Review: SDL Trados Studio 2011 Manual – 3rd Edition by Mats Linder

This is a review of the 3rd edition of the SDL Trados Studio 2011 Manual by Mats Linder.
Compared to the 2nd edition, this manual for Trados Studio 2011 has got some 40 additional pages, updated references to relevant blog posts and useful tips and instructions. Everyone who purchased Mats’ 2009 manual gets a discount on the 2011 version.

Since the manual was published at the end of June 2013, I will go straight into the details without further ado!


The manual comprises a healthy 385 pages with 9 major chapters ranging from the basics to regular expressions. These chapters contain a number of sub-headings and sections that cover the software from the basic to the more specific. Yes, a thorough manual indeed.


Mats sets out the purpose of his manual right at the beginning: Learn and study Trados without having to do it piece meal. This immediately struck a chord with me. Having followed the self-taught approach to familiarising myself with the software and looking for help only when panicking necessary, this is just great for me. Writing the review also forced me to actually sit down rather than postponing it until the next time I need advice on Trados Studio 2011. So, I followed the advice in the manual and placed myself away from the desk and onto the sofa.
In the introductory section “About This Manual”, it is laid out that the manual does not cover installation and license handling apart from: What to do if the computer crashes and my version of Trados disappears with it? Brilliant. A question I was really looking to get the answer to. The manual is supposed to be self-contained – and it is – however, I was too nosy not to have Trados Studio 2011 open while reading the manual.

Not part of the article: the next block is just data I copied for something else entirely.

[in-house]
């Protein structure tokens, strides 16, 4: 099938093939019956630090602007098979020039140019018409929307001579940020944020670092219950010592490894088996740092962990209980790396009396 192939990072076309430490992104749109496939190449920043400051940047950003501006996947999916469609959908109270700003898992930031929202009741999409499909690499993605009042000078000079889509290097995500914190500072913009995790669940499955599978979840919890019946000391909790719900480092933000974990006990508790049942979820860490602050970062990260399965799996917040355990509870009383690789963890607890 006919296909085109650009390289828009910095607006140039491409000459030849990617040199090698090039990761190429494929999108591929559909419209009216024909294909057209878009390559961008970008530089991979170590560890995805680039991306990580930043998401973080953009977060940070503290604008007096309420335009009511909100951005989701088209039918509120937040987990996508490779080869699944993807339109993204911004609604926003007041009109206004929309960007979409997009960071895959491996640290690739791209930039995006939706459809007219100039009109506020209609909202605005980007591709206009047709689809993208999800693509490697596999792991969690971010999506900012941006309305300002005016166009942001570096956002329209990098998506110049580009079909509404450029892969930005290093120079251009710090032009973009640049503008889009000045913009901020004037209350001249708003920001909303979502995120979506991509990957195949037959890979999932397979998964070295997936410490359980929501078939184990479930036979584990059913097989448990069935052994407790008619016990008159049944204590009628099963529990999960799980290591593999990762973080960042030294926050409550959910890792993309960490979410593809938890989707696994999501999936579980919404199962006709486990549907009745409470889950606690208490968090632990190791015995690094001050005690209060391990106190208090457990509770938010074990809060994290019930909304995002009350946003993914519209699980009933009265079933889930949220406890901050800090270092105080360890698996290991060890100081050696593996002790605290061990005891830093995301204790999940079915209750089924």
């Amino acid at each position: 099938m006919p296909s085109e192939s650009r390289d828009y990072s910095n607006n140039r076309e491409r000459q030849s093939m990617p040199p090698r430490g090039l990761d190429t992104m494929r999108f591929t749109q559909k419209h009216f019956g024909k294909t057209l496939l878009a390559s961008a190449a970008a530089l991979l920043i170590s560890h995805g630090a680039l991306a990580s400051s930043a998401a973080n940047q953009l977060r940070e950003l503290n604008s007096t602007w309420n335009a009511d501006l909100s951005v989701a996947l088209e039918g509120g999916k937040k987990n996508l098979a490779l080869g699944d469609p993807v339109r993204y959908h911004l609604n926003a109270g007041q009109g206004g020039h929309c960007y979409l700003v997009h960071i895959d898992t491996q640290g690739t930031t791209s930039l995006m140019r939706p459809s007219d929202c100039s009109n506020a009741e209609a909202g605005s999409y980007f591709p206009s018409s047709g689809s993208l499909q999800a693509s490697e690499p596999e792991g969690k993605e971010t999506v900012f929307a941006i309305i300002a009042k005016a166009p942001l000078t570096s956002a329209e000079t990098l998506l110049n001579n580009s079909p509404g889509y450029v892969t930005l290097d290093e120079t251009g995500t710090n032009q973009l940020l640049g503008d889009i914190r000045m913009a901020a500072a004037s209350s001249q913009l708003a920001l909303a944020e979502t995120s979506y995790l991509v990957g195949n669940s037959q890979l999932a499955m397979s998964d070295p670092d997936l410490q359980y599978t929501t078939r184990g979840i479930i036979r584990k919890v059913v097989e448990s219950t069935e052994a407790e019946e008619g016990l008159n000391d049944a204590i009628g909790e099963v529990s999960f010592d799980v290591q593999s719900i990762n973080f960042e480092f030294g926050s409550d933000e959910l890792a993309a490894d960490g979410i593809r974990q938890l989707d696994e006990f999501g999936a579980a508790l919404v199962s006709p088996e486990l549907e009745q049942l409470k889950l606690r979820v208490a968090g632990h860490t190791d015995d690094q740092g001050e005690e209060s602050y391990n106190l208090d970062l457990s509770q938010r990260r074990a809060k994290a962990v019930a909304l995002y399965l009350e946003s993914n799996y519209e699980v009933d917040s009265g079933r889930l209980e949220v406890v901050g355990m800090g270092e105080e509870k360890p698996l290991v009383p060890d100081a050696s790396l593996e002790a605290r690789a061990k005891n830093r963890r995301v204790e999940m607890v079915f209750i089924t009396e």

Layout and Cross-referencing:

The manual starts out with explaining the changes in Studio 2011 compared to older versions which is very useful if you have upgraded. When features are introduced, Mats provides you with information on how to change or modify them straight away without the text becoming too cluttered. References are made to other pages in the manual where these features are explained in more detail. It would be nice to see some more contextual links that enable the reader to jump back and forth with a bit more ease.

Tips and Hints:

There are many helpful visual hints in the manual, e.g. settings that can’t be undone or need to be done at a certain stage in the process are marked with an exclamation mark and warning signs show you when to be extra careful. The manual contains many clever and simple, but very useful tips, e.g. save the target file right after creating project so you know straight away if there are any issues later.

From the Broad to the Specific:

What I really like is that the manual goes from the very broad to the very specific, meaning that a novice user does not have to read the entire manual before getting started with Trados Studio 2011, but can actually read a coherent slimmed-down version of the manual and then progress further. To quote Mats: “It is my experience that if you are familiar with the basic 10 percent of the functions of any CAT tool, you can handle 90 percent of the jobs.”
Basic editing features are introduced and then summarised in terms of tables with shortcuts plus explanation which really makes for a thorough study.

Scenarios, Application and Peculiarities:

Mats adds his own views on functions/settings that he finds useful and gives examples for when a certain setting would be applicable or recommended. But also feedback and tips from other Trados users can be found in the manual, e.g. that find and replace in large files works much better with term recognition turned off.

In the manual, any problems or peculiarities that the reader might encounter are anticipated. It explains why some things only work in a certain way and explains terminology that might be slightly misleading (e.g. “language provider”).


Extremely helpful and extremely useful: A list of keyboard shortcuts for Multiterm, translation memories, files etc. Where is my printer? This is a really exhaustive list of shortcuts. This way, the reader does not miss any information in the document even when s/he just skimmed the text as the shortcuts include all features.


The manual holds what it sets out to do in the introduction: Learn and study Trados without having to do it piece meal. Ideal for anyone who is looking for a comprehensive manual on Trados Studio 2011. It is very user-friendly, really handy to have and I am sure I will consult it on many future occasions.

The manual can be purchased here:

(All views my own, of course.)

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